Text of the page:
Privilege

A final barrier to inclusion is privilege. Privilege is an advantage held by a person or group that is based on age, race, ethnicity, gender, class, or some other cultural dimension, which gives those who have it power over those who don’t. Privilege has been described as an unearned advantage that some people have in comparison to others. In situations where it exists, privilege excludes others and puts them at a disadvantage. For example, in many countries around the world, privileged people in the ruling class have political, economic, and social power over people living in poverty, who are exploited and lack opportunities to transcend their circumstances. Or, to consider another example, during the Jim Crow period in the United States, privileged white citizens had power over Black citizens, and as a result,

Black citizens suffered tremendously on all levels from employment and economics to education. Privilege is something that often goes unrecognized by those who have it, but usually is very apparent to those who do not have it.

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Because privilege is a barrier to inclusion, leaders need to be introspective and determine if they are privileged in some way in comparison to others, including their followers. Because leadership involves a power differential between the leader and followers, leaders can often be blinded to the privilege they have. In addition, privilege can be very difficult for those without it to address because leaders may deny they have privilege or not acknowledge it because they do not want to weaken their power.

Those with privilege sometimes argue that the status and power they have is not privilege. Rather, they believe it is the result of their hard work, competence, and experience. For example, individuals who are born to affluent parents and go to elite schools are likely to land high-paying, prestigious jobs when they graduate from college. If one were to challenge privileged individuals about their privilege, they might say they obtained a good job because they worked hard and put in long hours. Rivera points out that it is often the connections that privileged individuals have with others of influence that lead them to find better jobs. Ultimately, privilege and hard work are not mutually exclusive and both an individual’s circumstances and their efforts can contribute to their success.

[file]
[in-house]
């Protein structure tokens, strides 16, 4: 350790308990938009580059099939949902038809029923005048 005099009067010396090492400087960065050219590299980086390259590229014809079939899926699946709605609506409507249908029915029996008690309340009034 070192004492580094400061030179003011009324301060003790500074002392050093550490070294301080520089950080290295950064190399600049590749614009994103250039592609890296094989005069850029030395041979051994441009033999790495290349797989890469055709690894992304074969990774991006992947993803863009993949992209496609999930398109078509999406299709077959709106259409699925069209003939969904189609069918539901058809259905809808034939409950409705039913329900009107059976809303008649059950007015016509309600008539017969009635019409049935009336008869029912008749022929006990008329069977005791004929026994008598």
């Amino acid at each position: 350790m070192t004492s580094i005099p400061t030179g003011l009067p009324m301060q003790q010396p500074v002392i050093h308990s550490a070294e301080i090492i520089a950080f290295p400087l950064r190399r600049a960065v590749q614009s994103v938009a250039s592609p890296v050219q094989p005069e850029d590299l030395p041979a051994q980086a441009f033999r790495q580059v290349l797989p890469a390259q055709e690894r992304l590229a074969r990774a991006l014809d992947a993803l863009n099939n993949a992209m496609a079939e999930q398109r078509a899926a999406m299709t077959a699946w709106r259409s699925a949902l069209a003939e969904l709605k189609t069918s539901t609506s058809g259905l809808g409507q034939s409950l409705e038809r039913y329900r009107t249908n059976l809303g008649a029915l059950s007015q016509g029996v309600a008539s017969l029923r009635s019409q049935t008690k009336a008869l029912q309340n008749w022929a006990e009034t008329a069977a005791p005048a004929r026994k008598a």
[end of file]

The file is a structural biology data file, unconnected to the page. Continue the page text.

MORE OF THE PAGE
Unfortunately, those with privilege are many times unaware of how that privilege makes their lives different from the lives of those without privilege. Some people may believe that those in poverty are lazy and undeserving because they have not worked hard enough to pull themselves out of their circumstances. They may not be aware that poverty is a difficult condition to transcend. For example, imagine being the mother of two children, and as the result of a car accident, your spouse has developed a chronic health condition that keeps him from working and requires he have constant care. His medical bills wipe out any extra money you have. Even with TANF benefits and disability income, it’s a struggle to make rent and utility payments and buy enough food to feed your family. You want to work, but you can only work during school hours on weekdays when your children are in school. You do not have a car, so you must walk or take public transportation, which limits how far away your job can be from your home. Any small thing can upset the fragile balance you have established: a trip to the doctor, an unexpected bill, an increase in expenses. The road out of poverty for this mother and her family seems nearly impossible. Her situation seems so intractable that no amount of motivation or hard work could resolve it.

Having privilege blinds individuals to the experience of the underprivileged. Without the ability to understand, without judgment, individuals and their unique situations, leaders end up excluding rather than including them.

Collectively, the barriers to embracing diversity and inclusion (i.e., ethnocentrism, prejudice, unconscious bias, stereotypes, and privilege) underscore the difficulty in accepting and confirming those who are different from ourselves. Leaders must not only address these barriers as they occur with their followers, but must also take a critical look at their own biases regarding diversity and work to eliminate these barriers in their own lives. As we have learned from Ferdman’s framework, inclusion is a fluid process and must occur at the individual as well as societal level.

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